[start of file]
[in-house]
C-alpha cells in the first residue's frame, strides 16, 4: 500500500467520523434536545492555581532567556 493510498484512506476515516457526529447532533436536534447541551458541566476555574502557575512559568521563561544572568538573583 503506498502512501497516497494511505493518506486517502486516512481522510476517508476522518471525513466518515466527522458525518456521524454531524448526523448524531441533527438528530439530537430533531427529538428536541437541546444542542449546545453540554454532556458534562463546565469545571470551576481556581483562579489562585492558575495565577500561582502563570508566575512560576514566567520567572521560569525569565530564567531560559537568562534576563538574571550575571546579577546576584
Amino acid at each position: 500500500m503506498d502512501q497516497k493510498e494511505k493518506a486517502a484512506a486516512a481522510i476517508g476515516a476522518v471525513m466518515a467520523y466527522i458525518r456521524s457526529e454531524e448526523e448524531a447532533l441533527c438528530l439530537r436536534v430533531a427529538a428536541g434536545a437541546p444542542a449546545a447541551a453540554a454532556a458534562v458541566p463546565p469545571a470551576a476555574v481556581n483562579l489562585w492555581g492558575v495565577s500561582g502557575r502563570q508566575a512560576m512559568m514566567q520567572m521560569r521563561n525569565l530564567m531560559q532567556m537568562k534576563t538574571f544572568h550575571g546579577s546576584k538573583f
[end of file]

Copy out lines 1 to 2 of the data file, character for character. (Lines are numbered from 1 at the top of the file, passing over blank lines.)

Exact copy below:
[in-house]
C-alpha cells in the first residue's frame, strides 16, 4: 500500500467520523434536545492555581532567556 493510498484512506476515516457526529447532533436536534447541551458541566476555574502557575512559568521563561544572568538573583 503506498502512501497516497494511505493518506486517502486516512481522510476517508476522518471525513466518515466527522458525518456521524454531524448526523448524531441533527438528530439530537430533531427529538428536541437541546444542542449546545453540554454532556458534562463546565469545571470551576481556581483562579489562585492558575495565577500561582502563570508566575512560576514566567520567572521560569525569565530564567531560559537568562534576563538574571550575571546579577546576584